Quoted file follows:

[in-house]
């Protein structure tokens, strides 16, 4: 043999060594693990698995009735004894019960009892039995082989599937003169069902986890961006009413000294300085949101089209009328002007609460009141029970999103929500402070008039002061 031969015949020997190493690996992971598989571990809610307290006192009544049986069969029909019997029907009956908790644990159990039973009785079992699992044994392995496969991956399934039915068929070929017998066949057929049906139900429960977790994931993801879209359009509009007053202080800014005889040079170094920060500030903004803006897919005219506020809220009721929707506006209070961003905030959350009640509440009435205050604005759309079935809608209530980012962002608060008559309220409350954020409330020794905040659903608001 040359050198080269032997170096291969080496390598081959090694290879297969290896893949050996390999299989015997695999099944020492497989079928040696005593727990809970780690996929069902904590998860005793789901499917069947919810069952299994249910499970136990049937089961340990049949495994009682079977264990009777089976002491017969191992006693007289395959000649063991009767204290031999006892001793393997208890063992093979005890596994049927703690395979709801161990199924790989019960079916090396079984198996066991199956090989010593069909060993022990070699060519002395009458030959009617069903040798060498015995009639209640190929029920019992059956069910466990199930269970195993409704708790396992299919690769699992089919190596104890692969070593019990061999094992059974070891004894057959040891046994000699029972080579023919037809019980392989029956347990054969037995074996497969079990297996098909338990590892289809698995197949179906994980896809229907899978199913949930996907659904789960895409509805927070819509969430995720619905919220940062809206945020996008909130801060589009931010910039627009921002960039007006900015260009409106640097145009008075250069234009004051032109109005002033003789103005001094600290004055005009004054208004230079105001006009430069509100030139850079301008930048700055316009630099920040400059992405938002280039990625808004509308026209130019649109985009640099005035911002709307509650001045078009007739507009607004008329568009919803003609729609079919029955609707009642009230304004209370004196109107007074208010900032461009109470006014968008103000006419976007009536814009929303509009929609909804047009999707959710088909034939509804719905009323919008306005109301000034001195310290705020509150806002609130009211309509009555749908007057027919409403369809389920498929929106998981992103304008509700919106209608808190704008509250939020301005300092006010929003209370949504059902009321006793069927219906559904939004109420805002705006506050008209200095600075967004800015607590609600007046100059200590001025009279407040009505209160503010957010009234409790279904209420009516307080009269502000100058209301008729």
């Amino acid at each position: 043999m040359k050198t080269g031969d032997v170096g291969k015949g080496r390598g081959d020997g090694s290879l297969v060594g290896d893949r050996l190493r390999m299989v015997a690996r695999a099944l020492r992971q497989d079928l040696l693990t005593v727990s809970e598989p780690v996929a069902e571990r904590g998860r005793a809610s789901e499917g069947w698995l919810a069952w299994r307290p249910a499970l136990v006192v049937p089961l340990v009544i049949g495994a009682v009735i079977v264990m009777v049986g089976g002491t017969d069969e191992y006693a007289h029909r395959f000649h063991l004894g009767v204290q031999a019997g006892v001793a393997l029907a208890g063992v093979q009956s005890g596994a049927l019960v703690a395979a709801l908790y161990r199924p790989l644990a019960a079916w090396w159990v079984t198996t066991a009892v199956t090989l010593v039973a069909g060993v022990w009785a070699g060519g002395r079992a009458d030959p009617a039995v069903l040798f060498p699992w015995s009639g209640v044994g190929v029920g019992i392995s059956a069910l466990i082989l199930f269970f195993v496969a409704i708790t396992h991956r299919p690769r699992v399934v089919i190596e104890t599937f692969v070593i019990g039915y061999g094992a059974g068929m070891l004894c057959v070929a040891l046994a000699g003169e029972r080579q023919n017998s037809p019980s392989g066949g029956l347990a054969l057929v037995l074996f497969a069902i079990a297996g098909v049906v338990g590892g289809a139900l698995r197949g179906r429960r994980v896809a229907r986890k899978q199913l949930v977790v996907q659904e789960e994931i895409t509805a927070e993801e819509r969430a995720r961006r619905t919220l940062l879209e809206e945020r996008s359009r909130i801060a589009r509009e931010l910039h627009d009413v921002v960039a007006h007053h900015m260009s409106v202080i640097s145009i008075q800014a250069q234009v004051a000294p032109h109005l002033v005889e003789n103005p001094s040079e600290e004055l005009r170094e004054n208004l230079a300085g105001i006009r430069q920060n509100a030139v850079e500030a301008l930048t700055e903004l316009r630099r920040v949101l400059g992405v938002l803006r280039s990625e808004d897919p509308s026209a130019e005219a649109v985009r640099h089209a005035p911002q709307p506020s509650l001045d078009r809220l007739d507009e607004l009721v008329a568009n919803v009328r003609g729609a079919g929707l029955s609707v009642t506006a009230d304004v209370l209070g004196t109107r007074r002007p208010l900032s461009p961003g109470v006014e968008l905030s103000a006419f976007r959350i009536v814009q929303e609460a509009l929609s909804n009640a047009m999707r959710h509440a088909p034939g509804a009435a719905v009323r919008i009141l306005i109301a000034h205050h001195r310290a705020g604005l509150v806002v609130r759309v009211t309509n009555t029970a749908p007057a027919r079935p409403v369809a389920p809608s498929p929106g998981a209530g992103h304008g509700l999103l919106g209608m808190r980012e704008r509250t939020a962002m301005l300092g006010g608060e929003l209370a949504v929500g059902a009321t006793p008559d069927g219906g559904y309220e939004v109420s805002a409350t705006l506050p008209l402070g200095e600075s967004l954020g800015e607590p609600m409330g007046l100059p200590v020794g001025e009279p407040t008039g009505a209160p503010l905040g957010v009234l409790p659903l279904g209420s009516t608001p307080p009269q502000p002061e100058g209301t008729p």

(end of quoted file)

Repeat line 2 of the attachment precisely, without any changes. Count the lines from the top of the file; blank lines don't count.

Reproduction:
């Protein structure tokens, strides 16, 4: 043999060594693990698995009735004894019960009892039995082989599937003169069902986890961006009413000294300085949101089209009328002007609460009141029970999103929500402070008039002061 031969015949020997190493690996992971598989571990809610307290006192009544049986069969029909019997029907009956908790644990159990039973009785079992699992044994392995496969991956399934039915068929070929017998066949057929049906139900429960977790994931993801879209359009509009007053202080800014005889040079170094920060500030903004803006897919005219506020809220009721929707506006209070961003905030959350009640509440009435205050604005759309079935809608209530980012962002608060008559309220409350954020409330020794905040659903608001 040359050198080269032997170096291969080496390598081959090694290879297969290896893949050996390999299989015997695999099944020492497989079928040696005593727990809970780690996929069902904590998860005793789901499917069947919810069952299994249910499970136990049937089961340990049949495994009682079977264990009777089976002491017969191992006693007289395959000649063991009767204290031999006892001793393997208890063992093979005890596994049927703690395979709801161990199924790989019960079916090396079984198996066991199956090989010593069909060993022990070699060519002395009458030959009617069903040798060498015995009639209640190929029920019992059956069910466990199930269970195993409704708790396992299919690769699992089919190596104890692969070593019990061999094992059974070891004894057959040891046994000699029972080579023919037809019980392989029956347990054969037995074996497969079990297996098909338990590892289809698995197949179906994980896809229907899978199913949930996907659904789960895409509805927070819509969430995720619905919220940062809206945020996008909130801060589009931010910039627009921002960039007006900015260009409106640097145009008075250069234009004051032109109005002033003789103005001094600290004055005009004054208004230079105001006009430069509100030139850079301008930048700055316009630099920040400059992405938002280039990625808004509308026209130019649109985009640099005035911002709307509650001045078009007739507009607004008329568009919803003609729609079919029955609707009642009230304004209370004196109107007074208010900032461009109470006014968008103000006419976007009536814009929303509009929609909804047009999707959710088909034939509804719905009323919008306005109301000034001195310290705020509150806002609130009211309509009555749908007057027919409403369809389920498929929106998981992103304008509700919106209608808190704008509250939020301005300092006010929003209370949504059902009321006793069927219906559904939004109420805002705006506050008209200095600075967004800015607590609600007046100059200590001025009279407040009505209160503010957010009234409790279904209420009516307080009269502000100058209301008729």